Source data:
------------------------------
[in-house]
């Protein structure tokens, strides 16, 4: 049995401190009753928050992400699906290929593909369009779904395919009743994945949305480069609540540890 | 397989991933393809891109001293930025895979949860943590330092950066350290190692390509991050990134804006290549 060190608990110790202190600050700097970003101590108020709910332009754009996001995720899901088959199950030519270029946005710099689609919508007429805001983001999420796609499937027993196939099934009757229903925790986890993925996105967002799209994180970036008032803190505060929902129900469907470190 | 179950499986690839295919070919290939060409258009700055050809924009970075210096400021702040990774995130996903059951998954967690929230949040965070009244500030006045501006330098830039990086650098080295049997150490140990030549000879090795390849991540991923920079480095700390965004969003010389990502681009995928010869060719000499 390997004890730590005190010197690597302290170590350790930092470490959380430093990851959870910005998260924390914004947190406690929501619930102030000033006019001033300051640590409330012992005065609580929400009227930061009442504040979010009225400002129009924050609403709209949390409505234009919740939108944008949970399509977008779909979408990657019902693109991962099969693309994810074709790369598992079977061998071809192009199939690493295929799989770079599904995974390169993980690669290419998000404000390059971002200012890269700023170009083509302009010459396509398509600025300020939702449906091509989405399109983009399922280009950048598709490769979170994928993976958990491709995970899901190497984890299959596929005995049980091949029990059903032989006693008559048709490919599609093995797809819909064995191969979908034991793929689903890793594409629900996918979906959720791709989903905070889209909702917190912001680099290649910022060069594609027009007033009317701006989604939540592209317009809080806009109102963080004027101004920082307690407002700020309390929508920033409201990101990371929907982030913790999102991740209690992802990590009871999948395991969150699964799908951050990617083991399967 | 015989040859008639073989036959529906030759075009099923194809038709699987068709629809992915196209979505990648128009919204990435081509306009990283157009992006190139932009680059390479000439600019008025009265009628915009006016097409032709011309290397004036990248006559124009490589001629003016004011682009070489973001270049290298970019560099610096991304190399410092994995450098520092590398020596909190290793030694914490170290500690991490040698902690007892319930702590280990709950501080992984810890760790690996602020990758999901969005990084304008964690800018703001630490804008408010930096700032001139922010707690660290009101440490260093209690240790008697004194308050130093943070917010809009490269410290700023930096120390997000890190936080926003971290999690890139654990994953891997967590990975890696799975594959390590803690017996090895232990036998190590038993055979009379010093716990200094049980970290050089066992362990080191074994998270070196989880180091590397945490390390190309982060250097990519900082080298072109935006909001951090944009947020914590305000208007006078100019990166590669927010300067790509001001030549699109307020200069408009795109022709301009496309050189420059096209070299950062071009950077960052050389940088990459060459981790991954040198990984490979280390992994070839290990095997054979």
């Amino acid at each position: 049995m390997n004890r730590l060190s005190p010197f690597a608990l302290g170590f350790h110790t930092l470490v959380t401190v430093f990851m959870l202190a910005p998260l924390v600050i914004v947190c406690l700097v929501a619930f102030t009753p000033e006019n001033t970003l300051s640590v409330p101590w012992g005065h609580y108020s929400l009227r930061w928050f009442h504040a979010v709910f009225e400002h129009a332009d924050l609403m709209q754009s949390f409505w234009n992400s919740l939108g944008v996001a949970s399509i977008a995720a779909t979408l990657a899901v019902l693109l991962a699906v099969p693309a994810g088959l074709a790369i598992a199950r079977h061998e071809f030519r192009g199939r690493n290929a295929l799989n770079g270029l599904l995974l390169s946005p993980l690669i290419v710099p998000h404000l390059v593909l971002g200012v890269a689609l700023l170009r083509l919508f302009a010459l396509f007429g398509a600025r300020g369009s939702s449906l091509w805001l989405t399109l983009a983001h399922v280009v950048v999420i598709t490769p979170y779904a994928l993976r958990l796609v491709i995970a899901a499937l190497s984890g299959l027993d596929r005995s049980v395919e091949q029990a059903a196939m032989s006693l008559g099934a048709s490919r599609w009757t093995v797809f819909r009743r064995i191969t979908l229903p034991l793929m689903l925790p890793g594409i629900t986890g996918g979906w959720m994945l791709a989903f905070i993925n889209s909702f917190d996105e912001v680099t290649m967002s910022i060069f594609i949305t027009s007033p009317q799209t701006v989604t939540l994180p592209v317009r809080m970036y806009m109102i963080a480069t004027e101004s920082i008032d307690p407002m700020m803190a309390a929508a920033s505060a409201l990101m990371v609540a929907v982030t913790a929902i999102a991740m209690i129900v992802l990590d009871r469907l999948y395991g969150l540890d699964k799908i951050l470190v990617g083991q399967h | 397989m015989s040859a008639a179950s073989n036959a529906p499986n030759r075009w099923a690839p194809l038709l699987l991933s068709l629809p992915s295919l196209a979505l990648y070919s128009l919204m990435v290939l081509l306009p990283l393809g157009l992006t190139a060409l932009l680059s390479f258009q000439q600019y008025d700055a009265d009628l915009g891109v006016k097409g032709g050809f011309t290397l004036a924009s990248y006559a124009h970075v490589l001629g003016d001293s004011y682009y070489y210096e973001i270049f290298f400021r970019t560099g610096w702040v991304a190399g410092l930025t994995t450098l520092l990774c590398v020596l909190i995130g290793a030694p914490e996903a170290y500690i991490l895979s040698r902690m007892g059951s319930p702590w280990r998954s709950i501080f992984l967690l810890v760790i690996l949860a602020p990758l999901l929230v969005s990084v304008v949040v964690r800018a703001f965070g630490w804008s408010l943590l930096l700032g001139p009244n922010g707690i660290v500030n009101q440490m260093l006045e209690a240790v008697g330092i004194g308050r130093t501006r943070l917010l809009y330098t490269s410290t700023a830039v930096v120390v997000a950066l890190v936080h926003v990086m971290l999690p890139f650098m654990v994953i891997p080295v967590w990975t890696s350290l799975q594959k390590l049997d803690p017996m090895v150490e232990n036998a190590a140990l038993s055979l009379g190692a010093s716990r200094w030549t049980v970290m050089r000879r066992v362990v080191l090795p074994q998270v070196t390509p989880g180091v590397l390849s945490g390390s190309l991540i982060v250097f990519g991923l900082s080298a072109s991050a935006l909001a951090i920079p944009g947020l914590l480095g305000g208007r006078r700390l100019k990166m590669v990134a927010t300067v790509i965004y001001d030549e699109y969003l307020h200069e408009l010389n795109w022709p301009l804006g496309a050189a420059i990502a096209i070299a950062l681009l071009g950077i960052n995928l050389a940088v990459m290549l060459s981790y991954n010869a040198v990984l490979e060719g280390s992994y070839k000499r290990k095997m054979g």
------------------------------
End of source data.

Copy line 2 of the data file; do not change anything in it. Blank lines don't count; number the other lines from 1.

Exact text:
């Protein structure tokens, strides 16, 4: 049995401190009753928050992400699906290929593909369009779904395919009743994945949305480069609540540890 | 397989991933393809891109001293930025895979949860943590330092950066350290190692390509991050990134804006290549 060190608990110790202190600050700097970003101590108020709910332009754009996001995720899901088959199950030519270029946005710099689609919508007429805001983001999420796609499937027993196939099934009757229903925790986890993925996105967002799209994180970036008032803190505060929902129900469907470190 | 179950499986690839295919070919290939060409258009700055050809924009970075210096400021702040990774995130996903059951998954967690929230949040965070009244500030006045501006330098830039990086650098080295049997150490140990030549000879090795390849991540991923920079480095700390965004969003010389990502681009995928010869060719000499 390997004890730590005190010197690597302290170590350790930092470490959380430093990851959870910005998260924390914004947190406690929501619930102030000033006019001033300051640590409330012992005065609580929400009227930061009442504040979010009225400002129009924050609403709209949390409505234009919740939108944008949970399509977008779909979408990657019902693109991962099969693309994810074709790369598992079977061998071809192009199939690493295929799989770079599904995974390169993980690669290419998000404000390059971002200012890269700023170009083509302009010459396509398509600025300020939702449906091509989405399109983009399922280009950048598709490769979170994928993976958990491709995970899901190497984890299959596929005995049980091949029990059903032989006693008559048709490919599609093995797809819909064995191969979908034991793929689903890793594409629900996918979906959720791709989903905070889209909702917190912001680099290649910022060069594609027009007033009317701006989604939540592209317009809080806009109102963080004027101004920082307690407002700020309390929508920033409201990101990371929907982030913790999102991740209690992802990590009871999948395991969150699964799908951050990617083991399967 | 015989040859008639073989036959529906030759075009099923194809038709699987068709629809992915196209979505990648128009919204990435081509306009990283157009992006190139932009680059390479000439600019008025009265009628915009006016097409032709011309290397004036990248006559124009490589001629003016004011682009070489973001270049290298970019560099610096991304190399410092994995450098520092590398020596909190290793030694914490170290500690991490040698902690007892319930702590280990709950501080992984810890760790690996602020990758999901969005990084304008964690800018703001630490804008408010930096700032001139922010707690660290009101440490260093209690240790008697004194308050130093943070917010809009490269410290700023930096120390997000890190936080926003971290999690890139654990994953891997967590990975890696799975594959390590803690017996090895232990036998190590038993055979009379010093716990200094049980970290050089066992362990080191074994998270070196989880180091590397945490390390190309982060250097990519900082080298072109935006909001951090944009947020914590305000208007006078100019990166590669927010300067790509001001030549699109307020200069408009795109022709301009496309050189420059096209070299950062071009950077960052050389940088990459060459981790991954040198990984490979280390992994070839290990095997054979």